Tuesday, March 28, 2006

Austin Metro: A British car to beat the world

Austin Metro: A british car to beat the world
Wow! Remember that? October 1980? When the nation was gripped with national pride at the thought of "our" boys giving those tinny Japanese, weird French and rotten Italian superminis a darned good hiding?

Remember the ad campaign? With the formation of Metros (or Mini Metros to be correct) heading towards the edge of the cliffs at Dover?

I recently managed to get hold of this cassette tape. They were apparently distributed to dealers at the time of the launch, something to play whilst the punters got to grips with the wondrous space-efficiency of the cabin, the neatness of the split-fold rear seat and the lack of a five-speed gearbox.

The tape is brilliant. It begins with a rousing and classically funked-up version of "Rule Brittania", which becomes a generic synth-lite soundtrack played whilst a male voice extols the virtues of the "Britishness" of the car.

"It's the brainchild of a British design team, it's been developed by British engineers, and it's built by British workers, in a new, British, factory. But what about 'leading the world'? Is it really better than all those European and Japanese hatchbacks?"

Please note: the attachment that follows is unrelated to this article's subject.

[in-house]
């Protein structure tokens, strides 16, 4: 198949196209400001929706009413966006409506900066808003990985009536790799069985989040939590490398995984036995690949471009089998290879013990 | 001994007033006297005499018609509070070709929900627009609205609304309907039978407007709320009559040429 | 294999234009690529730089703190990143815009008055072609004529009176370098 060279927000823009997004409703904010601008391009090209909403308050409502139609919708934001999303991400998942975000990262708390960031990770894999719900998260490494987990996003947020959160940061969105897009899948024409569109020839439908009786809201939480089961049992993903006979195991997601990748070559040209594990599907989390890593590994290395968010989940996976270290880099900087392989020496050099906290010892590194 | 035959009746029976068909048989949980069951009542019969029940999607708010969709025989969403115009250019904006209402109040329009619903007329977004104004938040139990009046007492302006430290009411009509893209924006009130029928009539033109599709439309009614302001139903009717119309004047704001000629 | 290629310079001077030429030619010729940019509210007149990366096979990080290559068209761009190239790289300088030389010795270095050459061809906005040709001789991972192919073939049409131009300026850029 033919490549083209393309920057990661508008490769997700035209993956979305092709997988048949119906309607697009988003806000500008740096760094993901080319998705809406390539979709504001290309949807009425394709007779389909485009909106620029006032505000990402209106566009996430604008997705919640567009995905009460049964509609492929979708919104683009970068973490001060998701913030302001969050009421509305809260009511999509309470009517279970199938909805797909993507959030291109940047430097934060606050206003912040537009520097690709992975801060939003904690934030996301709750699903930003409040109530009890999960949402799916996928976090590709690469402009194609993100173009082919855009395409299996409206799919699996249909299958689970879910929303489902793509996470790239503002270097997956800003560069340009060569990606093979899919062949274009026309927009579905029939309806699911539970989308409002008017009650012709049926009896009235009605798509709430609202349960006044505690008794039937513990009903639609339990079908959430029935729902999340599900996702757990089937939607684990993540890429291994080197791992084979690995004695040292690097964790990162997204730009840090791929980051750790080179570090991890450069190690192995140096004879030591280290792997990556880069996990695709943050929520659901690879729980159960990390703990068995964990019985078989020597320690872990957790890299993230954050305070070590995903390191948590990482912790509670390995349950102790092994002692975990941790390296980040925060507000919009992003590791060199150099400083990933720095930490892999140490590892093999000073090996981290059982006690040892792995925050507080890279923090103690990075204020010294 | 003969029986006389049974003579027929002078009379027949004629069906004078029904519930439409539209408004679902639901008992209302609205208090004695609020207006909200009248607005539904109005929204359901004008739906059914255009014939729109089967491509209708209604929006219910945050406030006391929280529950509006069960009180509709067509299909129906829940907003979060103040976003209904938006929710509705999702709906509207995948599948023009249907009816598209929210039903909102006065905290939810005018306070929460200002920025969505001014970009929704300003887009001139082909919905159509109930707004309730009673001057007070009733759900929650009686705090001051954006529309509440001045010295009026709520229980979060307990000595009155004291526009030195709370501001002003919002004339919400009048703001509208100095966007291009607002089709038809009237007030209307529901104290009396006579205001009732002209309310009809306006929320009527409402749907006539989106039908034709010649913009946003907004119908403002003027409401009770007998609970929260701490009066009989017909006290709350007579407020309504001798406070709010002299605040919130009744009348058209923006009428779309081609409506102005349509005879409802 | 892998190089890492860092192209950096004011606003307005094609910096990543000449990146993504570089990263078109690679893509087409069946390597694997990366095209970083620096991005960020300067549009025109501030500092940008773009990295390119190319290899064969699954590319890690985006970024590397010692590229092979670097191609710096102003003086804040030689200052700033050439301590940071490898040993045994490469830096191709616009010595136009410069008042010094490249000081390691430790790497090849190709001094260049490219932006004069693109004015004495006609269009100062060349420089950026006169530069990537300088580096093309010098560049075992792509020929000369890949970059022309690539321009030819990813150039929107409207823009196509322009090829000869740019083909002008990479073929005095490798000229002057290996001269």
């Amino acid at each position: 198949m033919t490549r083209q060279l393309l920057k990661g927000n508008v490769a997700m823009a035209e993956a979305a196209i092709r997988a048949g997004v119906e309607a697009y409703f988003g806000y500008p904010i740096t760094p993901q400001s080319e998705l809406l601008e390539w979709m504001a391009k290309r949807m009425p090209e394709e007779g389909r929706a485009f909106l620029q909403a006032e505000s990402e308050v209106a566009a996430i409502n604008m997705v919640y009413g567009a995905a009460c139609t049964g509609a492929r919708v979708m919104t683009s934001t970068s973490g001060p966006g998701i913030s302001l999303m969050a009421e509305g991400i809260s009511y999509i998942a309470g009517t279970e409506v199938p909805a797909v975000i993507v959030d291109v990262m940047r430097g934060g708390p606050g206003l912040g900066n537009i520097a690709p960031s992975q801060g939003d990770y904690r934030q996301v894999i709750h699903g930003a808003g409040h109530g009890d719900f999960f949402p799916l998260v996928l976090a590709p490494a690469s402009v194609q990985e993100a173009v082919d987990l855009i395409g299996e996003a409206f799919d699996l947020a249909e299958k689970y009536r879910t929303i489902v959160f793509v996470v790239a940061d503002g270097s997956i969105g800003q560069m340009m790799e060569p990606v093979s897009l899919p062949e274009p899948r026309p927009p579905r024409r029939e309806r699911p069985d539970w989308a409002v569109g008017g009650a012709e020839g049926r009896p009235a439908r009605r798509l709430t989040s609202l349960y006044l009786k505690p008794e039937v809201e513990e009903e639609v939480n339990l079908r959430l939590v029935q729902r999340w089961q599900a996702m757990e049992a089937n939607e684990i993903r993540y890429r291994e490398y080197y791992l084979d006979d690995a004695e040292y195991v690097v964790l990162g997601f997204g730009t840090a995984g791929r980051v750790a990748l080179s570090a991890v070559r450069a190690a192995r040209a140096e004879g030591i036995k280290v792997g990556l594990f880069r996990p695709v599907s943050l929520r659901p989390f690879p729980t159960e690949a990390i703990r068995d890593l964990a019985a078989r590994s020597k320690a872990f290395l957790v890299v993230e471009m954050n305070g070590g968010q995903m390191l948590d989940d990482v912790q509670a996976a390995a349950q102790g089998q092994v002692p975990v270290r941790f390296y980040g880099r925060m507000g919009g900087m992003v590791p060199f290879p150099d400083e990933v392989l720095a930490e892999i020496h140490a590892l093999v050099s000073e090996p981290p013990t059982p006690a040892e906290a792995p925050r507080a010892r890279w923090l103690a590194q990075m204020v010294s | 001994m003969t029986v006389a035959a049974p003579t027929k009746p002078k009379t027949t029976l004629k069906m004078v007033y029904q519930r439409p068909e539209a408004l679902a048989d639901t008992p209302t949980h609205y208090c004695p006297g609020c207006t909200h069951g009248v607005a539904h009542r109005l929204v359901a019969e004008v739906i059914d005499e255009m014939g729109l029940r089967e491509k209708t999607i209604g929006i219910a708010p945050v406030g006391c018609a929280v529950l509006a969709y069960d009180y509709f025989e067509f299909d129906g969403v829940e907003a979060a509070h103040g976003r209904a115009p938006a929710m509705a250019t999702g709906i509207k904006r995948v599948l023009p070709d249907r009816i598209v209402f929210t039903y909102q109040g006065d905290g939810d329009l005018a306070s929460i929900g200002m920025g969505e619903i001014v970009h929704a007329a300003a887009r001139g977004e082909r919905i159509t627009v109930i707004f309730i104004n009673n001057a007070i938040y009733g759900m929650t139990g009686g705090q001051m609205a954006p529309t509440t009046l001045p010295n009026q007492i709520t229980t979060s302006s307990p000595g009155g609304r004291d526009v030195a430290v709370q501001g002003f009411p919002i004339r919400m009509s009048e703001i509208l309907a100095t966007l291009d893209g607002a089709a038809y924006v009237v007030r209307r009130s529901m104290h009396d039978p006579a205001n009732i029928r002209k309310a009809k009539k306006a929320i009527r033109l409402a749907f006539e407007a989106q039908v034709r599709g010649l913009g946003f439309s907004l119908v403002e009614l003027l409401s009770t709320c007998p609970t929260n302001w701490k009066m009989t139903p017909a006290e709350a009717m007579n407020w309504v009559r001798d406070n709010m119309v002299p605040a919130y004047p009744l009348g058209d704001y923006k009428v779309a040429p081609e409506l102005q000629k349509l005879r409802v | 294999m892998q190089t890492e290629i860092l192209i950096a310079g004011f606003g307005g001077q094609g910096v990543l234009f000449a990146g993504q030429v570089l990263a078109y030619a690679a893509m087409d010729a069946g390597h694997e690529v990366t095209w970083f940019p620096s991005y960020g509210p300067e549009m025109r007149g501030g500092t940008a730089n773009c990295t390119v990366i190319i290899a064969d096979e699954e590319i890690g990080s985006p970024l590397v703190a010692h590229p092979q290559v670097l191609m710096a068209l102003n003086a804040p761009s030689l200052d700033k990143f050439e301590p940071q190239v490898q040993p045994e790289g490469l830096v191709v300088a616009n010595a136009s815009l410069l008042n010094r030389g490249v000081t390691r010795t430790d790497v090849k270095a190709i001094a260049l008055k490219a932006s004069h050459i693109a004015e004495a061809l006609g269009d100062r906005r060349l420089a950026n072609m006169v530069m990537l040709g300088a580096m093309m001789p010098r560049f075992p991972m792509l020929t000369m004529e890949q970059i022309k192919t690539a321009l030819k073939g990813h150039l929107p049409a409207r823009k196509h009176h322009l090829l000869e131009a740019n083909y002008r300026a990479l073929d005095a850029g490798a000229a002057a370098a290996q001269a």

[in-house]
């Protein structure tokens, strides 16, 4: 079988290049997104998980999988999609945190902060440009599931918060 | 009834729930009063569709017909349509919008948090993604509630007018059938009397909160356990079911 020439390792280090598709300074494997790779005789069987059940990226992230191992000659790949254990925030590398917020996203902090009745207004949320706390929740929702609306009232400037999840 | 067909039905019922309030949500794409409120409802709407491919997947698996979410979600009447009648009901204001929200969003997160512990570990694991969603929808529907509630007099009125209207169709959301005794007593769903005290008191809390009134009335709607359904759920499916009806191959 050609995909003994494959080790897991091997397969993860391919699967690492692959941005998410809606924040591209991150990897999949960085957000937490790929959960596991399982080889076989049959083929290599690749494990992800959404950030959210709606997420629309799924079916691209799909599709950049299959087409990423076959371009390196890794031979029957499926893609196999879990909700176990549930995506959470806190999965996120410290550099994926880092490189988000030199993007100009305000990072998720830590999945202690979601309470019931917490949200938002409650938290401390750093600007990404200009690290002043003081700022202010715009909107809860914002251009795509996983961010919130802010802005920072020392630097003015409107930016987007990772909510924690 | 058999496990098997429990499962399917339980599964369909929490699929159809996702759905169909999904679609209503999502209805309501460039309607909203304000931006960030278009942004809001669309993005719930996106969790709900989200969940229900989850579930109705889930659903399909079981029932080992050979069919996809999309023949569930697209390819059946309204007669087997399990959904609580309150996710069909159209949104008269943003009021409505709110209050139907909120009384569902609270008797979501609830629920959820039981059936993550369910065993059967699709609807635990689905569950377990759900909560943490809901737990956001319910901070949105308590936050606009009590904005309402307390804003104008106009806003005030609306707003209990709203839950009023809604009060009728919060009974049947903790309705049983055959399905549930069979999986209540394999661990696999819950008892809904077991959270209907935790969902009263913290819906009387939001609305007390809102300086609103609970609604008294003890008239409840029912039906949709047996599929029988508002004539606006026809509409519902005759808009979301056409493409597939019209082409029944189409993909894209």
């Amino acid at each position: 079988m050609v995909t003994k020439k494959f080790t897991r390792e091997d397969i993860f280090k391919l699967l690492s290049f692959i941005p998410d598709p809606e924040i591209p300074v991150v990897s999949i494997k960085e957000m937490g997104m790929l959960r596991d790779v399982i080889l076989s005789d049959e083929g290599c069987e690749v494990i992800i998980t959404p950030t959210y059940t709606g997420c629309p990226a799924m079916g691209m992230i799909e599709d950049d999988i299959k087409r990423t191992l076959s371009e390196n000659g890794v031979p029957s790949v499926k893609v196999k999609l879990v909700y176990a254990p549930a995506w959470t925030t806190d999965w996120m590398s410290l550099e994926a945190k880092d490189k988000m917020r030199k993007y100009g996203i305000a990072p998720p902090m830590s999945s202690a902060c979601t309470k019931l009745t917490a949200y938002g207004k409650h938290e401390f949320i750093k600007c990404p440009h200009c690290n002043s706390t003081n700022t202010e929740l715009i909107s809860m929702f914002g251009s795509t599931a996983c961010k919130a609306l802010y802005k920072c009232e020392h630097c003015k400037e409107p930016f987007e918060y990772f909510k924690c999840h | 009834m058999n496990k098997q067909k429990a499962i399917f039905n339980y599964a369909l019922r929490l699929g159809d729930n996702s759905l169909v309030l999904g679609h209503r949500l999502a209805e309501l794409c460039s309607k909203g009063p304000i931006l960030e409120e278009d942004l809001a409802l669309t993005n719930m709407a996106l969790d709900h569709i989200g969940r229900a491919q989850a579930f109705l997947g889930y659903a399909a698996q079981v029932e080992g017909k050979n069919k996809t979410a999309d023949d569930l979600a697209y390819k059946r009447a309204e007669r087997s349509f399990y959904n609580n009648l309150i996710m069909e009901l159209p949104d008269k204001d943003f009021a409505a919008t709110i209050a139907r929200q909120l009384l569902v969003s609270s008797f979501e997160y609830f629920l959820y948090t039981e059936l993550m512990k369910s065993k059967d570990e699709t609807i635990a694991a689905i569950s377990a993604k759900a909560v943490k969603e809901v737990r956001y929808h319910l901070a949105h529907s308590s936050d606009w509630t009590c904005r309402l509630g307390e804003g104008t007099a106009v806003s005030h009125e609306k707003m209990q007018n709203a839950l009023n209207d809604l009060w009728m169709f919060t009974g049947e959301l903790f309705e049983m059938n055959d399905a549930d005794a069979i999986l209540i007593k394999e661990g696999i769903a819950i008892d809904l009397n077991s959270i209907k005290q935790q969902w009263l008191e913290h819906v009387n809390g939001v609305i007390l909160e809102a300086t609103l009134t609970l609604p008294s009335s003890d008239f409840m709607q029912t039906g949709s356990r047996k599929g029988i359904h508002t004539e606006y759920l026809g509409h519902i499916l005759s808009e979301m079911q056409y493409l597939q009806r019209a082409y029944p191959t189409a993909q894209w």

You can guess what the answer is.

"The answer's yes. In ANY language."

And so it continues.

The first Metro I saw was owned by a neighbour who brought it home on the day of launch. It looked GREAT in bright Pea Green with gold pinstripes, shining on a W-Plate. If memory serves, it may well have been an "S" variant, incredibly rare in the 1980s, let alone now.

Somehow we really did think that this car was going to be the saviour of the British motor industry. Magazines raved over it, proclaiming it as a true successor to the Mini. It kind of was for a while, but it wasn't long before the build and rust problems took precedence in the mind of the public over the engineering quality. The slightly unbalanced styling didn't help either, same with the underpowered and controversially "badge-engineered" MG and MG Turbo variants. Remember the red seat belts?

Nowadays they are largely unloved and almost forgotten. An early one with the full-size grille (and the povo-spec ones with the indicators and sidelights in the bumper) in a retro colour is an incredibly rare sight now. That's a real shame. They are absolutely hilarious to drive, inheriting many of the characteristics that made the Mini so great, and a few that made the Metro not-so-great (the wheezy A-Series wasn't replaced until the K-Series powered revamp many years later). They are STILL amazingly space-efficient, and the earlier pepperpot-shod MGs and Turbos are quite stylish in a retro-80s-cool kinda way.

A British Car To Beat The World? Nearly.

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